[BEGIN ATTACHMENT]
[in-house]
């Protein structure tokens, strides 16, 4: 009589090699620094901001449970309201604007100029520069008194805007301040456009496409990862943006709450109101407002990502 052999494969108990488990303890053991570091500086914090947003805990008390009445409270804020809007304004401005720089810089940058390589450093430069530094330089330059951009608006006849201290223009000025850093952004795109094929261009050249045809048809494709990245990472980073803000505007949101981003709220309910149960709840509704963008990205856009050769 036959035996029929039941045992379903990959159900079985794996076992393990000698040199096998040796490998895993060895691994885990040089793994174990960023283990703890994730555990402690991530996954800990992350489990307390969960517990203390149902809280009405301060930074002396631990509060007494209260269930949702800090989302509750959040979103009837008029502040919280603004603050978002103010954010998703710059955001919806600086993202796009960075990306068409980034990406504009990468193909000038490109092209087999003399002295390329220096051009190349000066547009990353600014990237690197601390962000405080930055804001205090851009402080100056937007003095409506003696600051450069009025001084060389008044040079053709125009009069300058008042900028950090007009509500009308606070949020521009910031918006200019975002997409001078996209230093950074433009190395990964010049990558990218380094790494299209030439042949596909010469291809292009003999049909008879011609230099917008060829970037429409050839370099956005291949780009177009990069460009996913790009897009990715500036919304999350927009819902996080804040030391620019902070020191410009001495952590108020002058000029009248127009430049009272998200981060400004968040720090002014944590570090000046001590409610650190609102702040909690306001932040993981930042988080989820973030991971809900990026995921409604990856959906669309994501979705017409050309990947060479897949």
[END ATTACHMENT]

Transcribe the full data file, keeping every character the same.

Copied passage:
[in-house]
């Protein structure tokens, strides 16, 4: 009589090699620094901001449970309201604007100029520069008194805007301040456009496409990862943006709450109101407002990502 052999494969108990488990303890053991570091500086914090947003805990008390009445409270804020809007304004401005720089810089940058390589450093430069530094330089330059951009608006006849201290223009000025850093952004795109094929261009050249045809048809494709990245990472980073803000505007949101981003709220309910149960709840509704963008990205856009050769 036959035996029929039941045992379903990959159900079985794996076992393990000698040199096998040796490998895993060895691994885990040089793994174990960023283990703890994730555990402690991530996954800990992350489990307390969960517990203390149902809280009405301060930074002396631990509060007494209260269930949702800090989302509750959040979103009837008029502040919280603004603050978002103010954010998703710059955001919806600086993202796009960075990306068409980034990406504009990468193909000038490109092209087999003399002295390329220096051009190349000066547009990353600014990237690197601390962000405080930055804001205090851009402080100056937007003095409506003696600051450069009025001084060389008044040079053709125009009069300058008042900028950090007009509500009308606070949020521009910031918006200019975002997409001078996209230093950074433009190395990964010049990558990218380094790494299209030439042949596909010469291809292009003999049909008879011609230099917008060829970037429409050839370099956005291949780009177009990069460009996913790009897009990715500036919304999350927009819902996080804040030391620019902070020191410009001495952590108020002058000029009248127009430049009272998200981060400004968040720090002014944590570090000046001590409610650190609102702040909690306001932040993981930042988080989820973030991971809900990026995921409604990856959906669309994501979705017409050309990947060479897949």